I'm not sure what's happened with the formatting of the sunset photos. There doesn't seem to be a lot I can do about it unless I delete and re-upload, and quite honestly I can't be bothered ;oP I'm sure you'll cope :o)

Thursday, 20 January 2011

Splosh and crunch

I got out of hospital on Friday as I thought I might :oD It's been great to be free! I went back to Mum's for a few days and had some wonderful TLC, and then despite Mum's (understandable) worry about my coming away so soon after being so poorly, I made it to Lancashire on Monday with O for some of our curtailed holiday.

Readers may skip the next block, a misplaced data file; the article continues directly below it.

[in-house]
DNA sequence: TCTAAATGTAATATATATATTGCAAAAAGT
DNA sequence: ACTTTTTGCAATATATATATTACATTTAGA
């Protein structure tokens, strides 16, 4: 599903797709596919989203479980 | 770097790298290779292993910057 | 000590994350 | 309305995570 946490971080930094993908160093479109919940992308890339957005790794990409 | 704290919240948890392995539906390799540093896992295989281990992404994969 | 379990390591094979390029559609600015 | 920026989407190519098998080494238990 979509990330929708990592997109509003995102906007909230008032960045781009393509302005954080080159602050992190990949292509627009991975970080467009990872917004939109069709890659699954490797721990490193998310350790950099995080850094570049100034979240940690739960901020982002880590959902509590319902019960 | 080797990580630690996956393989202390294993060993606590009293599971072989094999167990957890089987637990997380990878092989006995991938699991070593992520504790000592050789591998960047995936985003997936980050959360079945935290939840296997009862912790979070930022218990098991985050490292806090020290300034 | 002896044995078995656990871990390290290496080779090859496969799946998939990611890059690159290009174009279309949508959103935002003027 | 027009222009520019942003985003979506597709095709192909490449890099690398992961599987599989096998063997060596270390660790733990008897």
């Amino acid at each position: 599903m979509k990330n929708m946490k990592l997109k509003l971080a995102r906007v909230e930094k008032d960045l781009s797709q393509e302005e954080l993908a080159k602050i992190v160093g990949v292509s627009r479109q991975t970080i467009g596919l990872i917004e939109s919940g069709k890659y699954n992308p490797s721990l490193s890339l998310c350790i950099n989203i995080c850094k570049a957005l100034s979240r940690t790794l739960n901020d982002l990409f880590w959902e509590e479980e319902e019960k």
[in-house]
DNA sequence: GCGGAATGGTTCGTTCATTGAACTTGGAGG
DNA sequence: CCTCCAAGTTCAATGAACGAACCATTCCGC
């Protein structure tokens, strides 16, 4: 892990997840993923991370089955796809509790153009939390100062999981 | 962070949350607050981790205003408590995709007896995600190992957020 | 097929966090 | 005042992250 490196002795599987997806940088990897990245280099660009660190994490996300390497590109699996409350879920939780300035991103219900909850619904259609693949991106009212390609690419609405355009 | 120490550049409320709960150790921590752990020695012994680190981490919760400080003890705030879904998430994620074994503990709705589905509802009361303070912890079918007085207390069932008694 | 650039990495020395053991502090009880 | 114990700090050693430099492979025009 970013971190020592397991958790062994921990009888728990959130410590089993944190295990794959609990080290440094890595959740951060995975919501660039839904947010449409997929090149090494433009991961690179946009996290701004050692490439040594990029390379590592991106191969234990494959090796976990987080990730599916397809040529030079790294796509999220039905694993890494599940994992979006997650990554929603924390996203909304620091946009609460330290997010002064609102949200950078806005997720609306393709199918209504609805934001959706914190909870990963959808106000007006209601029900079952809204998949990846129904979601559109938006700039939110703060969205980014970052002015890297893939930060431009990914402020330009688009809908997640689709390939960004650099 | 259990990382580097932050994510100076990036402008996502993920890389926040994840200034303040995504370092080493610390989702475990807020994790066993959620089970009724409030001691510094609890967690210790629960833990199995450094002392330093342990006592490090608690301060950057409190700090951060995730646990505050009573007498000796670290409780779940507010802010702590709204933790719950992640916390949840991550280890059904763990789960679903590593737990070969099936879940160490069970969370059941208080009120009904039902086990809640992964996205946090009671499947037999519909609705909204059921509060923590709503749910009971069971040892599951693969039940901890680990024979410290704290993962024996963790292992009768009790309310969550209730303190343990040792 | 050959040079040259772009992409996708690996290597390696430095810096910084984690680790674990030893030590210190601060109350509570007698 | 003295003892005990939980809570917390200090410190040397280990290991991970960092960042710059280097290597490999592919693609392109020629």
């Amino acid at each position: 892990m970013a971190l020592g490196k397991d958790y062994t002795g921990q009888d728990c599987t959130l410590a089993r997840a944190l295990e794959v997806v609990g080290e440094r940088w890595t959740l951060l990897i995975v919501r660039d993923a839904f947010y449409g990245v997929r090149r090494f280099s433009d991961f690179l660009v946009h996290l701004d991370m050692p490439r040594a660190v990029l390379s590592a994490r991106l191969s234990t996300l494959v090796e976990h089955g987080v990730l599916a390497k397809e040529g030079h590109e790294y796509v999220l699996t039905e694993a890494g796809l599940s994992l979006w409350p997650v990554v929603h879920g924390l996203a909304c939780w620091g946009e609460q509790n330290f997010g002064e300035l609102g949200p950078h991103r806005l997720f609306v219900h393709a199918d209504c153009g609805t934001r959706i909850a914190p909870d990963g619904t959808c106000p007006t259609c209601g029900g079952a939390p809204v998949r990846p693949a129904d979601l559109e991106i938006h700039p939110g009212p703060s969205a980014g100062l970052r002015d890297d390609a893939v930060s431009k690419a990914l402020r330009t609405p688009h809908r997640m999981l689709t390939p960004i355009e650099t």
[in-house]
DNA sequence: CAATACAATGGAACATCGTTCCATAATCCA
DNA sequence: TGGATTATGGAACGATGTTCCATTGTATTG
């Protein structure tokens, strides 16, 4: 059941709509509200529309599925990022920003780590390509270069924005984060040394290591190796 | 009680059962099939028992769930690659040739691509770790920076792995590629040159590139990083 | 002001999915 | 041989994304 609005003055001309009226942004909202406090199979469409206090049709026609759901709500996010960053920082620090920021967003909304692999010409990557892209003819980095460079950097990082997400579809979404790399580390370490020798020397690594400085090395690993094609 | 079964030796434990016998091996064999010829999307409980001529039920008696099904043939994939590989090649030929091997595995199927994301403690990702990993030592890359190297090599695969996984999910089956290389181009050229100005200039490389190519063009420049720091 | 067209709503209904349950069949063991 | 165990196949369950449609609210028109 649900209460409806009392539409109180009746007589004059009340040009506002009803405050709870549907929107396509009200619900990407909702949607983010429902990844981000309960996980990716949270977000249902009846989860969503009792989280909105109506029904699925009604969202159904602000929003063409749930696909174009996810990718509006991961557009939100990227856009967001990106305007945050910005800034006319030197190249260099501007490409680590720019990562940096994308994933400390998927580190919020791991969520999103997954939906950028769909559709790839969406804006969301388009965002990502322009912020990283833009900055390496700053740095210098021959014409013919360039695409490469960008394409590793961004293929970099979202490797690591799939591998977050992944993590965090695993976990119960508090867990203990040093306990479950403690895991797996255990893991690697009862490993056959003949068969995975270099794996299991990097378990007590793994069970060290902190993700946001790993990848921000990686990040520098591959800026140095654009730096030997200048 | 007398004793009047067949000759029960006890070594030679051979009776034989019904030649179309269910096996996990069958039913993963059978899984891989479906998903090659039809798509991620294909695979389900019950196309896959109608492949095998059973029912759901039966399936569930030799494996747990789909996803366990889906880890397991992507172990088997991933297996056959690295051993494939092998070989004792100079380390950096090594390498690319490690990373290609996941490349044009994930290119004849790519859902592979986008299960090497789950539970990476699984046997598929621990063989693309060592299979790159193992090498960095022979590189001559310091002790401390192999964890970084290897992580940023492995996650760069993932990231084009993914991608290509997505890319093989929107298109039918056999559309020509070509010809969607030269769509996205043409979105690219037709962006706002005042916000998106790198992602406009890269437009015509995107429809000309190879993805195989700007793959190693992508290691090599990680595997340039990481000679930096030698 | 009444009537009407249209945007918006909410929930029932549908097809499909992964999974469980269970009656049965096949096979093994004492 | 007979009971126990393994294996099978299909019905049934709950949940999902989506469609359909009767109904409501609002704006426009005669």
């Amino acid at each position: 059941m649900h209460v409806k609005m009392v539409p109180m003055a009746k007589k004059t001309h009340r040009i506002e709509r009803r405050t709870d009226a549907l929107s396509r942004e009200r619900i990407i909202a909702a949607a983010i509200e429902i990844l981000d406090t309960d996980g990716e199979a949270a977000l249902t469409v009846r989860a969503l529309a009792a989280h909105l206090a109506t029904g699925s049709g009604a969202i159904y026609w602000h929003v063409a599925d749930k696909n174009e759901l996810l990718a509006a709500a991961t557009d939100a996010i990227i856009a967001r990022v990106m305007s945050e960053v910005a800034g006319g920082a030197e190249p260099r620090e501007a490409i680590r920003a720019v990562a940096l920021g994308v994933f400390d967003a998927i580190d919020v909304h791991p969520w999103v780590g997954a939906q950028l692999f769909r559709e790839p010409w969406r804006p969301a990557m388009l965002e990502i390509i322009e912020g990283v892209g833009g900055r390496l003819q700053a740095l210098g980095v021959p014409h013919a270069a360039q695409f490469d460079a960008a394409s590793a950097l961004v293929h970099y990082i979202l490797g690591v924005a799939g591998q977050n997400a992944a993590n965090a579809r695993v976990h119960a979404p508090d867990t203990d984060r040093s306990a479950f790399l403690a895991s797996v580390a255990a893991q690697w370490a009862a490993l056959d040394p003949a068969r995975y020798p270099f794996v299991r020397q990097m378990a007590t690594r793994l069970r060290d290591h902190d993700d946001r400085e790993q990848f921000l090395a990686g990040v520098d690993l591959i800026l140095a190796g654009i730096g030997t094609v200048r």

When I left the hospital on Friday I was still very much inflated with copious amounts of fluid retention, which was making me terribly tender and miserable. It does appear to be shifting now, thanks to the furosemide, although I'm still sploshing about in my own body somewhat, but nowhere near as much as I was. It's such a relief to have got rid of some of the water :o)